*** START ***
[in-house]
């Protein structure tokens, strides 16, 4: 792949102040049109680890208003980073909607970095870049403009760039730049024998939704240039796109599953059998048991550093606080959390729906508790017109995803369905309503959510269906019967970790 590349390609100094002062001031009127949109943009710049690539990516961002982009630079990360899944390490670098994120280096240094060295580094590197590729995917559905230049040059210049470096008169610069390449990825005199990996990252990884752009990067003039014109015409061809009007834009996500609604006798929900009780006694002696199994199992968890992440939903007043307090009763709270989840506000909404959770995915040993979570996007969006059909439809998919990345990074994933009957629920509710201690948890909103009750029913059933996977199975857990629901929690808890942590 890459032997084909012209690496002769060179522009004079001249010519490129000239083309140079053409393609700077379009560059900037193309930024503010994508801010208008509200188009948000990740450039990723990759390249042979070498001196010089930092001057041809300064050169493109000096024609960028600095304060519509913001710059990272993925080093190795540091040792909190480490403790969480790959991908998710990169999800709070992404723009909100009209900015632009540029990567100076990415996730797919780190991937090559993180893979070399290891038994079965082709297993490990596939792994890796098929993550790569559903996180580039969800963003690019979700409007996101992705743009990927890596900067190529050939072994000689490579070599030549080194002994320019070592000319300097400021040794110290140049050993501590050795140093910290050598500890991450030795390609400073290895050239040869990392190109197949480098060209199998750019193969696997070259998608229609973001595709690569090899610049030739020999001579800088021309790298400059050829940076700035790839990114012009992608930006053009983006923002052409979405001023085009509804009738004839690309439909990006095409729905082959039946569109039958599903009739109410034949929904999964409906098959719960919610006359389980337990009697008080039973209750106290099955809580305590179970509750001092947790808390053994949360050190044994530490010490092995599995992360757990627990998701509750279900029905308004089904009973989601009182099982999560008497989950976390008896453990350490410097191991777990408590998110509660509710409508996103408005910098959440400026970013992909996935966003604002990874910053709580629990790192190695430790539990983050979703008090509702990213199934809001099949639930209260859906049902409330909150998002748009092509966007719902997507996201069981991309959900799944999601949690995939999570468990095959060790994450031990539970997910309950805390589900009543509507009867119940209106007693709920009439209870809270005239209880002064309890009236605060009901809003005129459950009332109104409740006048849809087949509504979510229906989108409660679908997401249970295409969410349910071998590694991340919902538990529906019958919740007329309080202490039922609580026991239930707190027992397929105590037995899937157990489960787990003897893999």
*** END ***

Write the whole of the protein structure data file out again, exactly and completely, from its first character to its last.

[in-house]
């Protein structure tokens, strides 16, 4: 792949102040049109680890208003980073909607970095870049403009760039730049024998939704240039796109599953059998048991550093606080959390729906508790017109995803369905309503959510269906019967970790 590349390609100094002062001031009127949109943009710049690539990516961002982009630079990360899944390490670098994120280096240094060295580094590197590729995917559905230049040059210049470096008169610069390449990825005199990996990252990884752009990067003039014109015409061809009007834009996500609604006798929900009780006694002696199994199992968890992440939903007043307090009763709270989840506000909404959770995915040993979570996007969006059909439809998919990345990074994933009957629920509710201690948890909103009750029913059933996977199975857990629901929690808890942590 890459032997084909012209690496002769060179522009004079001249010519490129000239083309140079053409393609700077379009560059900037193309930024503010994508801010208008509200188009948000990740450039990723990759390249042979070498001196010089930092001057041809300064050169493109000096024609960028600095304060519509913001710059990272993925080093190795540091040792909190480490403790969480790959991908998710990169999800709070992404723009909100009209900015632009540029990567100076990415996730797919780190991937090559993180893979070399290891038994079965082709297993490990596939792994890796098929993550790569559903996180580039969800963003690019979700409007996101992705743009990927890596900067190529050939072994000689490579070599030549080194002994320019070592000319300097400021040794110290140049050993501590050795140093910290050598500890991450030795390609400073290895050239040869990392190109197949480098060209199998750019193969696997070259998608229609973001595709690569090899610049030739020999001579800088021309790298400059050829940076700035790839990114012009992608930006053009983006923002052409979405001023085009509804009738004839690309439909990006095409729905082959039946569109039958599903009739109410034949929904999964409906098959719960919610006359389980337990009697008080039973209750106290099955809580305590179970509750001092947790808390053994949360050190044994530490010490092995599995992360757990627990998701509750279900029905308004089904009973989601009182099982999560008497989950976390008896453990350490410097191991777990408590998110509660509710409508996103408005910098959440400026970013992909996935966003604002990874910053709580629990790192190695430790539990983050979703008090509702990213199934809001099949639930209260859906049902409330909150998002748009092509966007719902997507996201069981991309959900799944999601949690995939999570468990095959060790994450031990539970997910309950805390589900009543509507009867119940209106007693709920009439209870809270005239209880002064309890009236605060009901809003005129459950009332109104409740006048849809087949509504979510229906989108409660679908997401249970295409969410349910071998590694991340919902538990529906019958919740007329309080202490039922609580026991239930707190027992397929105590037995899937157990489960787990003897893999």